To continue its push to transform primary care practices in New Jersey from a doctor-does-all model to team-based coordinated health care, Horizon Blue Cross Blue Shield of New Jersey has expanded its patient-centered medical home program to reach 154,000 members through 145 practice locations.
"We've more or less doubled the number of participating members and practices up to July, with the intention to add another 20 practices on November 1," said Jim Albano, vice president of health care services for Horizon. "I think it's important for us to continue to communicate that we are still focused on adding more to the program and we are still committed to the concept."
Horizon's patient-centered medical home program — which launched with eight practices in January 2011 — changed the traditional payment model between providers and insurers by rewarding primary-care physicians and nurses for improving a population's access to care, and coordinating ways to manage patients' chronic conditions over time.
While Dr. Alfred F. Tallia, chair of the Department of Family Medicine and Community Health at UMDNJ-Robert Wood Johnson Medical School, has been implementing similar concepts from his department's early research on the model, he noted Horizon has been "way out in front of all the insurers" in New Jersey to expand it, which is why 18 doctors in his teaching practice joined the program last month.
"Coordination and cooperation and communication between nurses, patients and doctors is incredibly difficult to do in a market that does not reward good outcomes in primary care," Tallia said. "We know from our own research that these models work, in terms of improving outcomes for patients and reducing costs, so to have an insurance company like Horizon take the lead and actually reform the payment system to promote the patient-centered medical home is a game changer."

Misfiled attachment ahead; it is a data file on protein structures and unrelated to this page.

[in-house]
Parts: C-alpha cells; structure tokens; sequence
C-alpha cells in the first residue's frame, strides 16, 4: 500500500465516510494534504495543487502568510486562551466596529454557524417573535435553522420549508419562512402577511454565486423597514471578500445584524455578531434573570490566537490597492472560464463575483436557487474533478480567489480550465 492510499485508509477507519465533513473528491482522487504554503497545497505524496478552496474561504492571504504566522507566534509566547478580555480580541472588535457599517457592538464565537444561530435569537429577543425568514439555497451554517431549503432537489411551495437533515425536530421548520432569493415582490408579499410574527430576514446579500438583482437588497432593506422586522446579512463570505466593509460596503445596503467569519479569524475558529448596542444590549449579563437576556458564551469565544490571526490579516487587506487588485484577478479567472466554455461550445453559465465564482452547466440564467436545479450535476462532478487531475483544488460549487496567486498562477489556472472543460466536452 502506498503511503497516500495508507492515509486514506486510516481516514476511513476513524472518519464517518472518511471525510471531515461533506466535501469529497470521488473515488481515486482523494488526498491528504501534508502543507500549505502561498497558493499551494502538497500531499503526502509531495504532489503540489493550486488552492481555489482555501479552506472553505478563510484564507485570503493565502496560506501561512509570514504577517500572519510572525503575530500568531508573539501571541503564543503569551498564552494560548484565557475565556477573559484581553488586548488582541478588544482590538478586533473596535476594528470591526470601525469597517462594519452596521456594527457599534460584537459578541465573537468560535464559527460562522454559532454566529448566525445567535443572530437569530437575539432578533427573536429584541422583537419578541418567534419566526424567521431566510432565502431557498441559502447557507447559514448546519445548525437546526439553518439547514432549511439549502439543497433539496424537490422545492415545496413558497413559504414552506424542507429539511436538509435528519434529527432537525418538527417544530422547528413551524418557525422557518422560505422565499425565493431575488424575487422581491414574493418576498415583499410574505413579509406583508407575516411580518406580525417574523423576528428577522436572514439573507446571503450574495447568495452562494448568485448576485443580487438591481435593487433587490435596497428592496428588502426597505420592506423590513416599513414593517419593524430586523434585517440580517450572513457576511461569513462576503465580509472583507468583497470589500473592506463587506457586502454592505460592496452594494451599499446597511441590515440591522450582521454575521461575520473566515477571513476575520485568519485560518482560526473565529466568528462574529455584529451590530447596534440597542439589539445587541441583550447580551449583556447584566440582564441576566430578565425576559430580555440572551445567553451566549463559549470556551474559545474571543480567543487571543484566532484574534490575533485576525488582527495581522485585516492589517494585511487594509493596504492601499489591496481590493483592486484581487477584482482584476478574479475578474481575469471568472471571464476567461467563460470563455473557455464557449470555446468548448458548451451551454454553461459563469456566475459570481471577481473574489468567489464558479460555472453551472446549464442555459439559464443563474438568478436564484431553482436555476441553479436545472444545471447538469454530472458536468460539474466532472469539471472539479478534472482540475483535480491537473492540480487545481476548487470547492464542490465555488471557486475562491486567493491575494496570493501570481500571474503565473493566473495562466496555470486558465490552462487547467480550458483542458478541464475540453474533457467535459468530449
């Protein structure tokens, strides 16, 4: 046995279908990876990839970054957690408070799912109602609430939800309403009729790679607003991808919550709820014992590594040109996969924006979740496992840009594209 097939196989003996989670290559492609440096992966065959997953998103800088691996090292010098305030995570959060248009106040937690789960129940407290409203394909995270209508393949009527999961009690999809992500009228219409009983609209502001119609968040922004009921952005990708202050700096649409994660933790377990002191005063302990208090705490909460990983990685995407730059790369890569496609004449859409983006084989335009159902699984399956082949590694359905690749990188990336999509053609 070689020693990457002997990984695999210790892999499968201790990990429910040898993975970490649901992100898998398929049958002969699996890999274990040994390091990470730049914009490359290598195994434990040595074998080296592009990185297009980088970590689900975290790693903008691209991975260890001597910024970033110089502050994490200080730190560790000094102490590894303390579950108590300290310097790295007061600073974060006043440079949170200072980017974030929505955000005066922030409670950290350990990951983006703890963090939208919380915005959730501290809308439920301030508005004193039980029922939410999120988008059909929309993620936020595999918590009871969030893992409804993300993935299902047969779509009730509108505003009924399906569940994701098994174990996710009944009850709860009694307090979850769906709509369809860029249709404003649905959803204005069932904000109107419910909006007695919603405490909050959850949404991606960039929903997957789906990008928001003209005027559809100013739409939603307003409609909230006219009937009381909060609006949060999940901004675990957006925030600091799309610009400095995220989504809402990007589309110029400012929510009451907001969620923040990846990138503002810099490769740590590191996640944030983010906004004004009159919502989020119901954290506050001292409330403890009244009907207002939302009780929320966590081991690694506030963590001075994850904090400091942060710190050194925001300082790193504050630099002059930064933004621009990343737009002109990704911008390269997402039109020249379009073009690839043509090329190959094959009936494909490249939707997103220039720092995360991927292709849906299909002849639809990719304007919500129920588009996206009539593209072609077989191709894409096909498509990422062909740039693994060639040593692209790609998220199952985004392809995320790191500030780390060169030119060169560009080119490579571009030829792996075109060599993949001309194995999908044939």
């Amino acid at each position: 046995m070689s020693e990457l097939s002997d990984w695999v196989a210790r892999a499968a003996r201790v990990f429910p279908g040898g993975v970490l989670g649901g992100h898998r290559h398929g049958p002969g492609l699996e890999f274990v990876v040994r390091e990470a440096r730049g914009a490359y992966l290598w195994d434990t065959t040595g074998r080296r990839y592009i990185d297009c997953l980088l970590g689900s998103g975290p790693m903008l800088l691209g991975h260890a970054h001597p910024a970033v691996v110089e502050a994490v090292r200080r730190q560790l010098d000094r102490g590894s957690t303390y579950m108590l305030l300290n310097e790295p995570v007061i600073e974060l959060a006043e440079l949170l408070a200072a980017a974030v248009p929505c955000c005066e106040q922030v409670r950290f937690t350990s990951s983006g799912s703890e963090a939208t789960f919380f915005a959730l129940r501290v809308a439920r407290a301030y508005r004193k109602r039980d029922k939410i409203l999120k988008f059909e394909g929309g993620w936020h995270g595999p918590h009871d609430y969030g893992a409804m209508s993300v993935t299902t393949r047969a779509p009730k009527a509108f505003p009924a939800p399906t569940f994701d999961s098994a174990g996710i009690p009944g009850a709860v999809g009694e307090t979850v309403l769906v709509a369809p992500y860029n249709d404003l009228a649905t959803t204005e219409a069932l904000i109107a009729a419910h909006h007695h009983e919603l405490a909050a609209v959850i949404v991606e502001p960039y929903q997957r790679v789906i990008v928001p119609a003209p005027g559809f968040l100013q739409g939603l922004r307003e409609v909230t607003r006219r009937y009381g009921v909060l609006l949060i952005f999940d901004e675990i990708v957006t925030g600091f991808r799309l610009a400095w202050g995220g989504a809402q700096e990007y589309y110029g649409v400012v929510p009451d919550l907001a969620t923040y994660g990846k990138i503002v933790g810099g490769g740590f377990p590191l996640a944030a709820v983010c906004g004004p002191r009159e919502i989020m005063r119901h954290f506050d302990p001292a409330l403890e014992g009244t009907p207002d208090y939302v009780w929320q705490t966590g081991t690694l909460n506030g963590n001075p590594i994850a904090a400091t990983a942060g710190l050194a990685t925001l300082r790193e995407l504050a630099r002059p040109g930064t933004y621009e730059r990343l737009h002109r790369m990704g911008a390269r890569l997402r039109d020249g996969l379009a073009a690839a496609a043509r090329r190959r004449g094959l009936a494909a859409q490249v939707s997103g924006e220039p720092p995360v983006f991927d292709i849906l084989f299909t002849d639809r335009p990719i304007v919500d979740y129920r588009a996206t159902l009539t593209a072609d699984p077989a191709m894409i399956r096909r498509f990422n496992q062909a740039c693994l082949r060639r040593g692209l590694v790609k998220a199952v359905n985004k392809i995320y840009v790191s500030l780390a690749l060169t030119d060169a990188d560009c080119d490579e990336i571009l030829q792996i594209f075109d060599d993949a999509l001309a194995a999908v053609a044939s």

According to Tallia, the most significant component of Horizon's program is the upfront funding it provides to doctors to adopt electronic medical records systems and hire nurses who received training in coordinating population care through the insurer's educational partnership with the Duke University School of Nursing and the Rutgers College of Nursing.
"When you implement a team-based population care management system, the evidence is that it improves patient health and costs go down, but it's still in its infancy because of the costs to do it all," Tallia said. "A lot of practices are hanging on by their thumbs financially, so it's a huge step forward for an insurance company to do that."
The upfront costs are high, but as Horizon provides financing for 48 practices to implement digital medical records and hire one population care coordinator for every 1,500 to 3,000 patients, Albano said he is seeing the return on investment, which he said makes the patient-centered medical home model "critical to our future success as an organization and our future success as a delivery system in New Jersey."
"We don't have formal timeline for reaching all of our members through this program, but we know we want to move in that direction," Albano said. "Our focus in 2012 has been on growing the number of practices participating in the program, and going into 2013, I think we'll look at a number of areas to expand, including anything other than family practices."
Though Horizon currently does not have the guidelines in place to expand its program to practices beyond primary care, Tallia said he will attempt to employ the insurer's patient-centered medical home concepts throughout the UMDNJ-Robert Wood Johnson Medical School, including specialized departments like obstetrics and gynecology.
"We're starting it in our family practice group, but I think we can apply it other parts of our medical group, as well," Tallia said. "The ability to participate in a fundamental transformation of primary care is essential for us to stay a leading-edge type of practice, and the work that Horizon is doing in our office has been at the cutting edge."
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